Contest Format: There are 6 High School Contests each year, with 6 questions per contest. There is a 30 minute time limit for each contest. On each contest, the last two questions are generally more difficult than the first four. The final question on each contest is intended to challenge the very best mathematics students. The problems require no knowledge beyond secondary school mathematics. No knowledge of calculus is required to solve any of these problems. Two to four of the questions on each contest only require a knowledge of elementary algebra. Starting with the 1992-93 school year, students have been permitted to use any calculator on any of our contests.


 Sample 05-06 High School Contest & Solutions (PDF) 
  
Dates / Fees
 • Register Online • Print Order Form
 Score Reports • Rules • FAQ • Check School Registration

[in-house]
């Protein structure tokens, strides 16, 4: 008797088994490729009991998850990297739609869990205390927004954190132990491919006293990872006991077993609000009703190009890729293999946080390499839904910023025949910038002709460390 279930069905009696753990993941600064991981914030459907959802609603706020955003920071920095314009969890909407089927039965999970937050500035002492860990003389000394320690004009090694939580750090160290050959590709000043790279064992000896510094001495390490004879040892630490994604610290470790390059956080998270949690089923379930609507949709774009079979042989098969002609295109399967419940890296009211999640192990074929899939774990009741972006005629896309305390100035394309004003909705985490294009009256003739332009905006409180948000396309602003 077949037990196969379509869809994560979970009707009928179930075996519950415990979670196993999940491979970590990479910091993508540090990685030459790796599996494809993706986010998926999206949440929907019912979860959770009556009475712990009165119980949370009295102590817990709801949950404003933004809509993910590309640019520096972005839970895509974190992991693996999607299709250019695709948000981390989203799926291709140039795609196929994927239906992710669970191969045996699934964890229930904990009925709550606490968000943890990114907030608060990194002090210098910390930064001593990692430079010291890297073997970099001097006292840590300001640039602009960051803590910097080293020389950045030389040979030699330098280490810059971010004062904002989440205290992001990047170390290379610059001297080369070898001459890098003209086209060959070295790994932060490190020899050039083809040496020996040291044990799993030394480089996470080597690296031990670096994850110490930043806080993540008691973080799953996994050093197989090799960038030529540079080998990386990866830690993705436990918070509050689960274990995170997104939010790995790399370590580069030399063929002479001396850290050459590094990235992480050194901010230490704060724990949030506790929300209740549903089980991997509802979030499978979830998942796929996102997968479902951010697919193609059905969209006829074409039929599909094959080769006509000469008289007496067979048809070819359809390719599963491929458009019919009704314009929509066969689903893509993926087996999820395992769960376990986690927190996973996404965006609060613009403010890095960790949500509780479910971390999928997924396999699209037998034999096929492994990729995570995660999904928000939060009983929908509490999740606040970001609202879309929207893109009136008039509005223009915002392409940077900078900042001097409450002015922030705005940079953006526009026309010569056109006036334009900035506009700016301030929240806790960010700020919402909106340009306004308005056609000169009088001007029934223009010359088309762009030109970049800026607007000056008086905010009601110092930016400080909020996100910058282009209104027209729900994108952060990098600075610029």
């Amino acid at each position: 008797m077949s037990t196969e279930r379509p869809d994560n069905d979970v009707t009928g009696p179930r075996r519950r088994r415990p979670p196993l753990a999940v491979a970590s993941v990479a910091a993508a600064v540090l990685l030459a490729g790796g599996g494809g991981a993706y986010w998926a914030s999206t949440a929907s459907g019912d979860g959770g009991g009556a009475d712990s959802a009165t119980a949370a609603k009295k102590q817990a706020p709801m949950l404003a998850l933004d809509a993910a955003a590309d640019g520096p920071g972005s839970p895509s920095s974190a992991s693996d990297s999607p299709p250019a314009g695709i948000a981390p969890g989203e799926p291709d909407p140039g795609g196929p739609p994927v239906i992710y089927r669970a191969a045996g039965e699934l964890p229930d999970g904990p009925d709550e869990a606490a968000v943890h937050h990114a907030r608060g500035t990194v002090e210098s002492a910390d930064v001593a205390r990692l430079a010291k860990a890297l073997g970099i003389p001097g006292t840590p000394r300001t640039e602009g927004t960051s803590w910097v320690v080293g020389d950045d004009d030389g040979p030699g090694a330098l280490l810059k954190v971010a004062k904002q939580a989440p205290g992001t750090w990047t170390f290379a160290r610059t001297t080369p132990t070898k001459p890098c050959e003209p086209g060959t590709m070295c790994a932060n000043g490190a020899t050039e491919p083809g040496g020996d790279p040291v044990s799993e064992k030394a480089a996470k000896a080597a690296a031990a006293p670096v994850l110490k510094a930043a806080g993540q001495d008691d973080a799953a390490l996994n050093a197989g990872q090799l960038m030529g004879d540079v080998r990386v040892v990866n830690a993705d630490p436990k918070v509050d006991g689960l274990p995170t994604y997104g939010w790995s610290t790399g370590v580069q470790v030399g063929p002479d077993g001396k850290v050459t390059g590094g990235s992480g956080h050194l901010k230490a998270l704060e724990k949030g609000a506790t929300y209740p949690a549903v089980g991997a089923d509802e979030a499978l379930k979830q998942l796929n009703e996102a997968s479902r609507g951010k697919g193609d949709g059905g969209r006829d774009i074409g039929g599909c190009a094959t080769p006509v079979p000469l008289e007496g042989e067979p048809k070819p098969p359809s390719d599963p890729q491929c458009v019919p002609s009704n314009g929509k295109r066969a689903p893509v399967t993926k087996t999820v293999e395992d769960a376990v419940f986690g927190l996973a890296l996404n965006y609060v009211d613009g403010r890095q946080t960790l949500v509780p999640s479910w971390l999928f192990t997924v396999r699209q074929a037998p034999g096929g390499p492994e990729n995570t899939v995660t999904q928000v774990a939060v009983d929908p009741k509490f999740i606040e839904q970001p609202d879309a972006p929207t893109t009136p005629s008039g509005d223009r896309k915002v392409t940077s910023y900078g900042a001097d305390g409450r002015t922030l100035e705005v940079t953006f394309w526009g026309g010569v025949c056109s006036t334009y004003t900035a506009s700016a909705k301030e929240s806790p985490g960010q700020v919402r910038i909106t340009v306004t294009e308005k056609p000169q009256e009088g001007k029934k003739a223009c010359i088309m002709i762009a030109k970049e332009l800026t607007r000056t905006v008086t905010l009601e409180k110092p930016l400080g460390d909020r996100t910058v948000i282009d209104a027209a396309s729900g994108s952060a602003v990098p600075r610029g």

To best view sample contests get Acrobat Reader (free) 



 


2010-2011 High School Contest Dates

Contest #Official Date* (Tuesdays) 
HS Contest 1  
HS Contest 2  
HS Contest 3  
HS Contest 4  
HS Contest 5  
HS Contest 6 
October 19, 2010
November 16, 2010
December 14, 2010
Janaury 11, 2011
February 22, 2011
March 22, 2011
 *Alternate contest dates may be scheduled one week before
the contest dates, in the event of scheduling conflicts.

Positive and negative numbers

About positive and negative numbers
The number line
Absolute value of positive and negative numbers
Adding positive and negative numbers
Subtracting positive and negative numbers
Multiplying positive and negative numbers
Dividing positive and negative numbers
Coordinates
Comparing positive and negative numbers
Reciprocals of negative numbers

 


About Positive and Negative Numbers